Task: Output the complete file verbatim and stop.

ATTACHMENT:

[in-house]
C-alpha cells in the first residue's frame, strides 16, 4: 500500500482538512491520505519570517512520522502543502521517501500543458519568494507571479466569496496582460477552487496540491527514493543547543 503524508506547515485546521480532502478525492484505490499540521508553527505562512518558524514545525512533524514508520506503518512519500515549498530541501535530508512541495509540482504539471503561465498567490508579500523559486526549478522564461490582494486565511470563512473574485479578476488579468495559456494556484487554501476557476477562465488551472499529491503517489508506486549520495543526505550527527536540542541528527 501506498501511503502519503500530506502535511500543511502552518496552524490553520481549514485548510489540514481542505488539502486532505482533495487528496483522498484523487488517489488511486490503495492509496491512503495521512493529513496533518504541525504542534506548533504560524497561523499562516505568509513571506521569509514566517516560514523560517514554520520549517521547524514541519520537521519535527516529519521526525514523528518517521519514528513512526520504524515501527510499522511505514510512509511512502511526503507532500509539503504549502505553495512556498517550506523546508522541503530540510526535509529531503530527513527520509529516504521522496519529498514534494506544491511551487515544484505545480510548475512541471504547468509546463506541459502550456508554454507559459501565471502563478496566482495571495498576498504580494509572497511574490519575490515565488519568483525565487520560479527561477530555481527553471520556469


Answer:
[in-house]
C-alpha cells in the first residue's frame, strides 16, 4: 500500500482538512491520505519570517512520522502543502521517501500543458519568494507571479466569496496582460477552487496540491527514493543547543 503524508506547515485546521480532502478525492484505490499540521508553527505562512518558524514545525512533524514508520506503518512519500515549498530541501535530508512541495509540482504539471503561465498567490508579500523559486526549478522564461490582494486565511470563512473574485479578476488579468495559456494556484487554501476557476477562465488551472499529491503517489508506486549520495543526505550527527536540542541528527 501506498501511503502519503500530506502535511500543511502552518496552524490553520481549514485548510489540514481542505488539502486532505482533495487528496483522498484523487488517489488511486490503495492509496491512503495521512493529513496533518504541525504542534506548533504560524497561523499562516505568509513571506521569509514566517516560514523560517514554520520549517521547524514541519520537521519535527516529519521526525514523528518517521519514528513512526520504524515501527510499522511505514510512509511512502511526503507532500509539503504549502505553495512556498517550506523546508522541503530540510526535509529531503530527513527520509529516504521522496519529498514534494506544491511551487515544484505545480510548475512541471504547468509546463506541459502550456508554454507559459501565471502563478496566482495571495498576498504580494509572497511574490519575490515565488519568483525565487520560479527561477530555481527553471520556469